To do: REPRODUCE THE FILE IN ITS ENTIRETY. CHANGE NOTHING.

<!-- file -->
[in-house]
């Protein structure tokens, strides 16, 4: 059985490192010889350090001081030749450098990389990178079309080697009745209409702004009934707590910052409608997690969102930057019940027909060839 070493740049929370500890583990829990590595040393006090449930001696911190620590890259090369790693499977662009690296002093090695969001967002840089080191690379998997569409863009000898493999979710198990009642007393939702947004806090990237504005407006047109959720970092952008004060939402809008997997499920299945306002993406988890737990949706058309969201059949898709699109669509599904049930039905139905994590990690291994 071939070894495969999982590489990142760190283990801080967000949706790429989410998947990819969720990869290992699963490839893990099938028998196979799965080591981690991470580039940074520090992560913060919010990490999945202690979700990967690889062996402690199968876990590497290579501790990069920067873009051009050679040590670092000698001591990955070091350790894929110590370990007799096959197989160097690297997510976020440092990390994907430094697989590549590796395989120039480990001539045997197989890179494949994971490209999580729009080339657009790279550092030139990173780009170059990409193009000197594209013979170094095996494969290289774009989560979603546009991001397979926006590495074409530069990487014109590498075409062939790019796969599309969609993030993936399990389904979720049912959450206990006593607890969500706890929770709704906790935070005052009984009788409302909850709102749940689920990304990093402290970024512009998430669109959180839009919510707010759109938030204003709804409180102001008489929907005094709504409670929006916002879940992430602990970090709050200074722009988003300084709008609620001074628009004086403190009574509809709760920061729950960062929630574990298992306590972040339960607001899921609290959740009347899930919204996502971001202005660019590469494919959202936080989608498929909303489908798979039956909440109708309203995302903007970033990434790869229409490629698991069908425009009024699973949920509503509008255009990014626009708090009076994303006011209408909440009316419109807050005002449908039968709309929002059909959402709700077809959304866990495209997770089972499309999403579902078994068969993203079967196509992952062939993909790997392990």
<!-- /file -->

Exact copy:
[in-house]
């Protein structure tokens, strides 16, 4: 059985490192010889350090001081030749450098990389990178079309080697009745209409702004009934707590910052409608997690969102930057019940027909060839 070493740049929370500890583990829990590595040393006090449930001696911190620590890259090369790693499977662009690296002093090695969001967002840089080191690379998997569409863009000898493999979710198990009642007393939702947004806090990237504005407006047109959720970092952008004060939402809008997997499920299945306002993406988890737990949706058309969201059949898709699109669509599904049930039905139905994590990690291994 071939070894495969999982590489990142760190283990801080967000949706790429989410998947990819969720990869290992699963490839893990099938028998196979799965080591981690991470580039940074520090992560913060919010990490999945202690979700990967690889062996402690199968876990590497290579501790990069920067873009051009050679040590670092000698001591990955070091350790894929110590370990007799096959197989160097690297997510976020440092990390994907430094697989590549590796395989120039480990001539045997197989890179494949994971490209999580729009080339657009790279550092030139990173780009170059990409193009000197594209013979170094095996494969290289774009989560979603546009991001397979926006590495074409530069990487014109590498075409062939790019796969599309969609993030993936399990389904979720049912959450206990006593607890969500706890929770709704906790935070005052009984009788409302909850709102749940689920990304990093402290970024512009998430669109959180839009919510707010759109938030204003709804409180102001008489929907005094709504409670929006916002879940992430602990970090709050200074722009988003300084709008609620001074628009004086403190009574509809709760920061729950960062929630574990298992306590972040339960607001899921609290959740009347899930919204996502971001202005660019590469494919959202936080989608498929909303489908798979039956909440109708309203995302903007970033990434790869229409490629698991069908425009009024699973949920509503509008255009990014626009708090009076994303006011209408909440009316419109807050005002449908039968709309929002059909959402709700077809959304866990495209997770089972499309999403579902078994068969993203079967196509992952062939993909790997392990």